Doug Logan, former CEO of USA Track and Field, has kicked up controversy with his latest Shin Splints Redux column for SpeedEndurance.com.
According to Logan, it’s time to “give up this fight and bring the troops home,” and he’s not talking about Iraq or Afghanistan. The war he’s describing is the one against performance-enhancing drugs (PEDs), substances that have tarnished the reputations of superstar athletes in numerous sports, among them track and field.
As Logan sees it, our efforts to test for—and ultimately punish athletes for using—PEDs amount to a war “without the possibility of victory.” For starters, he writes, anti-doping attitudes are hypocritical, since ours is a society “where there are medical solutions to just about any physical problem.” Logan himself has used prescription steroids to overcome injuries, and in his column, he calls the erectile-dysfunction drug Viagra “the greatest performance enhancer of them all.”
What’s more, Logan says, professional athletes already benefit from numerous legal scientific innovations that assist them with their training. For example, distance runners able to train at high altitudes or use altitude-simulation chambers have a leg up on the competition, and yet no one criticizes them for capitalizing on such advantages.
Logan is quick to point out that his Shin Splints missive represents a change in philosophy for him, and that while he was at USA Track and Field he worked hard to promote drug-free competition. During his two-year tenure, he says, he “used tough language to criticize drug cheating,” took on the supplement industry for not doing enough to eliminate tainted products, and “created a pathway for rehabilitation that required public statements of remorse and community service.”
Unfortunately, he says, “dirty” overseas labs always manage to stay ahead of testers, and it’s become extremely difficult, if not impossible, to catch dopers in the act. In the coming years, he writes, the “ominous development” of prophylactic surgery will make things even worse, as parents of preteen athletes are already asking doctors about elective procedures that will make their children stronger and less prone to injury.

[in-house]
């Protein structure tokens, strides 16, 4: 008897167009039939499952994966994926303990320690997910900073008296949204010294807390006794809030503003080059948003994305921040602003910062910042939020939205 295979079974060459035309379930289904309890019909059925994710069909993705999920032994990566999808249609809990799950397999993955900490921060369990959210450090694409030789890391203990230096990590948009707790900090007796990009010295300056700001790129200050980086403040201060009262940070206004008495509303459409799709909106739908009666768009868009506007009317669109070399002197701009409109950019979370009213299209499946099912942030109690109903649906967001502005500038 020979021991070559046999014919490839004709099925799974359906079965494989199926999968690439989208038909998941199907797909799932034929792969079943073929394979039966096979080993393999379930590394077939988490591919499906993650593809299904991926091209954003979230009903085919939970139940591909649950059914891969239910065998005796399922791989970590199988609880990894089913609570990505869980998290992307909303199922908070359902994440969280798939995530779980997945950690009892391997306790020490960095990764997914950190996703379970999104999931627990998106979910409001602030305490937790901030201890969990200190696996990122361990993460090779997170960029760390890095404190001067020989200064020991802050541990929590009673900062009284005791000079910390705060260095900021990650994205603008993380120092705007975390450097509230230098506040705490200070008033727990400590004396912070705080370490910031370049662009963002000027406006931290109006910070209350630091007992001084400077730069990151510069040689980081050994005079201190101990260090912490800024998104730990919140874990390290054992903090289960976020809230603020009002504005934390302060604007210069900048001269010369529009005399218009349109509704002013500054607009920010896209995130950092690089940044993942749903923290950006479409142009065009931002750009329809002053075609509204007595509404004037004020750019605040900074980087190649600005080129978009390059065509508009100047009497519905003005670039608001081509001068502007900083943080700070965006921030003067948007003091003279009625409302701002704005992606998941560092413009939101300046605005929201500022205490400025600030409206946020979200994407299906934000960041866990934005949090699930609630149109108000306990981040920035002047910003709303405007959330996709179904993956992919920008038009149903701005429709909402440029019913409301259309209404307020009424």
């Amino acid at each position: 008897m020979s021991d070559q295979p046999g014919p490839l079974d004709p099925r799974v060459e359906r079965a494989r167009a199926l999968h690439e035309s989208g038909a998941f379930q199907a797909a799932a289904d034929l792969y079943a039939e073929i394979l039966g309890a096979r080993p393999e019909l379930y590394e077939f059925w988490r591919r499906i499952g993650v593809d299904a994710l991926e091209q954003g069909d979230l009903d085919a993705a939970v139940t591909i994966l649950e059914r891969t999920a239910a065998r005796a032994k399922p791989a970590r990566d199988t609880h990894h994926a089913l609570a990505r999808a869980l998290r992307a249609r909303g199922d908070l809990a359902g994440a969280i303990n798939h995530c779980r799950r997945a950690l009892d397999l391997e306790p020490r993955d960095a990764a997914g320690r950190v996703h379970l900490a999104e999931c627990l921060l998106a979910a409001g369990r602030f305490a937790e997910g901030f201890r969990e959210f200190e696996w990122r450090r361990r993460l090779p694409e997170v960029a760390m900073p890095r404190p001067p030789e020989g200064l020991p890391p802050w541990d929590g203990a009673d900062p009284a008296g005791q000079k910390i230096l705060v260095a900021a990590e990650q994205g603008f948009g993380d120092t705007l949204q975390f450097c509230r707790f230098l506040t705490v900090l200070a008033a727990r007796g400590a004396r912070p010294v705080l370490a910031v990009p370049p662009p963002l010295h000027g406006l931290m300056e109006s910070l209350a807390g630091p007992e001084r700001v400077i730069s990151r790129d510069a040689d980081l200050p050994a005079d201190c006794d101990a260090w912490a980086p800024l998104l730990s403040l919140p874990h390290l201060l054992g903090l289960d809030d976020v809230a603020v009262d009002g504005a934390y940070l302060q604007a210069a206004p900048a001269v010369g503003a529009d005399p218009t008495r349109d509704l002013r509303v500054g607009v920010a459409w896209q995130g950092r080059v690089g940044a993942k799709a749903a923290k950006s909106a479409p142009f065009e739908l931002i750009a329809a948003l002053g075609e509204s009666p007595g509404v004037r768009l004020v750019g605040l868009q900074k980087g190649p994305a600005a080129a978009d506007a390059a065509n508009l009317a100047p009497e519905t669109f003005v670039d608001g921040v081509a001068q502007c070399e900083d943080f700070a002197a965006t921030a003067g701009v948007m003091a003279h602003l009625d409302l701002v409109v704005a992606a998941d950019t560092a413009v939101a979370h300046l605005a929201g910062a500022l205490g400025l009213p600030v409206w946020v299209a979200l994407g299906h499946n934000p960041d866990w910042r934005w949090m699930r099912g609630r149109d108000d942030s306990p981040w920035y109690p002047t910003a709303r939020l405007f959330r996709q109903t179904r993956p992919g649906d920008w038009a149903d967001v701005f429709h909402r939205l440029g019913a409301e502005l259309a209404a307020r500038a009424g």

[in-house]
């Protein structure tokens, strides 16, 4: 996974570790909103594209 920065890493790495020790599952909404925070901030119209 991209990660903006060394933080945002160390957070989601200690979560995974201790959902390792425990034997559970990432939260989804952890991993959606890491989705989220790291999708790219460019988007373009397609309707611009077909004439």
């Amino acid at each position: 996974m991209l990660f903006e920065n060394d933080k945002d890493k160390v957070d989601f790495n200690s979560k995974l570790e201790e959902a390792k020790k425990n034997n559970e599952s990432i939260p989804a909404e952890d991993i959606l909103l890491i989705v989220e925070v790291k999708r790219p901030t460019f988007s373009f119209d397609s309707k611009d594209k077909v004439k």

Logan’s solution is to simply “let everyone compete and use their best judgment as to what is, or is not, good for them.”
“Stop treating athletes like children or even animals,” he adds.
Not surprisingly, the column has elicited strong reactions from those in the running community, and in a piece for OregonLive.com, Ken Goe says Logan “has gone completely off the rails.”
“Giving up the fight against cheaters punishes those who have made a conscious decision not to cheat,” Goe writes. “Worse, it further pushes the non-cheaters into even more difficult decisions that could have complicated and far-reaching implications for the health of themselves as individuals and the overall health of their sport.”
Interestingly, Logan’s views hit the web on June 13, just days before Saturday’s news that Jamaican sprinter Veronica Campbell-Brown—an athlete with 16 Olympic and world championship medals to her name—has tested positive for diuretics, banned substances that can be used to mask PED use.
VCB, as she’s popularly known, has already pulled out of the Edmonton International Track Classic, where she was scheduled to run on June 29, and the IAAF is expected to rule on the test results early this week.
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